Early in 1850 the Clarke Report was published showing that the worst fears of the authorities were realised. It was a most comprehensive document which dealt with all aspects of the sanitation of Newport. It showed that only action of the most drastic kind would save the town from becoming disease-ridden. It recommended that every house should have a water supply connected to main drainage, that a Local Health Board would he formed with complete powers to deal with the cleaning of the streets and the repair and replacement of sewers. In his report Clarke described one lodging house in Charles Street, which was occupied by thirty persons, many of whom kept rags, bones and putrefying fish and vegetables, in their unventilated rooms. In another property in Fothergill Street he had seen five beds in each room containing six or seven men to a bed, while the women and children slept in cupboards with the doors closed, the landlord providing no water, drains or privies. Clarke also recommended that Friars' Fields should he demolished forthwith and its inhabitants housed in outlying areas, a project easier said than done. (To see the Clark Report - digitised images of the whole original report - follow this link. The report - on the LIBRARIES & INFORMATION ONLINE in NEWPORT website - will open in a new window, close it to return here.)
The Council took immediate action in regard to all Clarke's recommendations with the exception of Friars' Fields. No one presumably had the courage to deal with this festering sore and the place was left severely alone until a decade later, when the Corporation finally succeeded in ousting most of the denizens, and commenced to clear the area.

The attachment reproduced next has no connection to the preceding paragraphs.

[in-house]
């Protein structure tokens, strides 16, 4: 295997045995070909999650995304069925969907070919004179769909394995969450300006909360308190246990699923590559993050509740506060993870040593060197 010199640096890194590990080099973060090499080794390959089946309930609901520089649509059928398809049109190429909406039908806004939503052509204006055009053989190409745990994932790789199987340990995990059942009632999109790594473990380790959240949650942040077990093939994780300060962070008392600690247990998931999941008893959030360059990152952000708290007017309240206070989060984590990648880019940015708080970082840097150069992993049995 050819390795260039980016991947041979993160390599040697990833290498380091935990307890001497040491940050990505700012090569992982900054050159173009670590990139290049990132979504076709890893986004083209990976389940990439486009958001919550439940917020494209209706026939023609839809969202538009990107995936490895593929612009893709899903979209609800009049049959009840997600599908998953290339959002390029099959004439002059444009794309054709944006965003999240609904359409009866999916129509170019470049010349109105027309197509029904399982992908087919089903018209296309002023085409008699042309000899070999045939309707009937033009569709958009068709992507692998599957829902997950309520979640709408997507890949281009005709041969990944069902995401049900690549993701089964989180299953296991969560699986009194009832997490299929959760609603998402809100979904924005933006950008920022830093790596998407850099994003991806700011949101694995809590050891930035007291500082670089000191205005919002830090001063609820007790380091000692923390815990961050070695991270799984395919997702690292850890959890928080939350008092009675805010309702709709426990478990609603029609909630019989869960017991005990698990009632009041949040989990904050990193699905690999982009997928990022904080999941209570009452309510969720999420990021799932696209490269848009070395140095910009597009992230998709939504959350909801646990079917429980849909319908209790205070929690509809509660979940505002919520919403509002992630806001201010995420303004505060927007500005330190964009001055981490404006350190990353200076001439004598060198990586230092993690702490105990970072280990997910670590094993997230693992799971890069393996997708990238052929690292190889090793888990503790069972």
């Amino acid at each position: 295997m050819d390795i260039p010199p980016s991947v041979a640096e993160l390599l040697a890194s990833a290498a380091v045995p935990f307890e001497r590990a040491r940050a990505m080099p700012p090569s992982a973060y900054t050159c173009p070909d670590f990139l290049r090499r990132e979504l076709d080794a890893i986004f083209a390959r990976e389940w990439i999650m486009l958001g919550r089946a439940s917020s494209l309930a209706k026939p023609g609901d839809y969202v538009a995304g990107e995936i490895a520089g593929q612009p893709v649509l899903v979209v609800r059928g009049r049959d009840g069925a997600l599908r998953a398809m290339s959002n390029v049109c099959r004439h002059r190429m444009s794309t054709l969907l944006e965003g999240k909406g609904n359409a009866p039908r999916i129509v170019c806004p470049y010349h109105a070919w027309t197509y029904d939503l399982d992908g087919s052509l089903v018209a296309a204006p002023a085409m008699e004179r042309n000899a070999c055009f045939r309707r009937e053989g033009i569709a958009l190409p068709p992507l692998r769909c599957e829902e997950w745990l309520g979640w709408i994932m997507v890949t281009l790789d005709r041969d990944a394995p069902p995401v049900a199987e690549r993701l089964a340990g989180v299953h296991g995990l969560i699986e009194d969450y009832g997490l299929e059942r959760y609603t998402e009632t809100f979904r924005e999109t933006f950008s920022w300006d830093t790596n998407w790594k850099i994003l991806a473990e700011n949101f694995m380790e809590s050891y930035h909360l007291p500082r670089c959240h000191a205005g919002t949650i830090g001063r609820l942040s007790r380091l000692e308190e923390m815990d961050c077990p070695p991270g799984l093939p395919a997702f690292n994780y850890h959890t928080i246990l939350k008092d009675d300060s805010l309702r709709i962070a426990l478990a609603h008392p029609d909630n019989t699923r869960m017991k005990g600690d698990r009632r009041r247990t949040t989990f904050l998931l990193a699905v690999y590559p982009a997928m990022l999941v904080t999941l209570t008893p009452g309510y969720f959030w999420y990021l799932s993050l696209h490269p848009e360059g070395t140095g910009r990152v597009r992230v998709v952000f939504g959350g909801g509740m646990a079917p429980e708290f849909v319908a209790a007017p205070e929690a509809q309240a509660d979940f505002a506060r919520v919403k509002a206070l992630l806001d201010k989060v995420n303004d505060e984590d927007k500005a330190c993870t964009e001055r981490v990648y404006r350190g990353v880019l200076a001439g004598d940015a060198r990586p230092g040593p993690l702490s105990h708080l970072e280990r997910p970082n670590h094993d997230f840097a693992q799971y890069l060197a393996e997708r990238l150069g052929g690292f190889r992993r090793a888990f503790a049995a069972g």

In 1852 a man arrived in Newport who was destined to change the town for the better, both in the administration of local affairs and the betterment of the population. His name was James Brown and he had been born in Merthyr Tydfil in 1809 and was married in 1836. In appearance he was a tall and robust personality and his character consisted of extreme tenacity and pugnacity together with fearlessness and an indomitable will. In certain respects he could be likened to John Frost the Chartist leader, as he was continually issuing pamphlets and was always mindful of the common good. He was a man of ability in many fields of activity. As an engineer he became interested with his brother in the great iron and coal works at Ebbw Vale, his brother running the works, while James represented the company in Newport in the sale of the output of coal, being also responsible for the utilisation of the waste gasses from the blast furnaces.
By the time James Brown came to Newport he was already a wealthy man. He moved with his large family into Bryn Glas House where he entertained lavishly. Three of his sons were accomplished musicians, giving public performances of their ability, which were much appreciated. His gifts to charities were many and any small service done to him was always amply rewarded. In fact he was an extremely well respected and popular man. When he put up for election to the Town Council in the Liberal cause he won the seat with ease and the following year 1853 was elected Mayor, an unheard of honour at the time. Although violently anti-Chartist, he had in fact some years before, at the time of the Chartist insurrection, offered £100 to anyone who would capture Zephaniah Williams, nevertheless he suggested to the Council that a Memorial should be forwarded to the Government requesting the pardon of John Frost and that he should be allowed to return to Newport. It was due to this action that his nomination as a County Magistrate was struck out by Capel Hanbury Leigh on the grounds that as Mayor he should not have joined in this Memorial - his exclusion reeked of prejudice and was a flagrant injustice.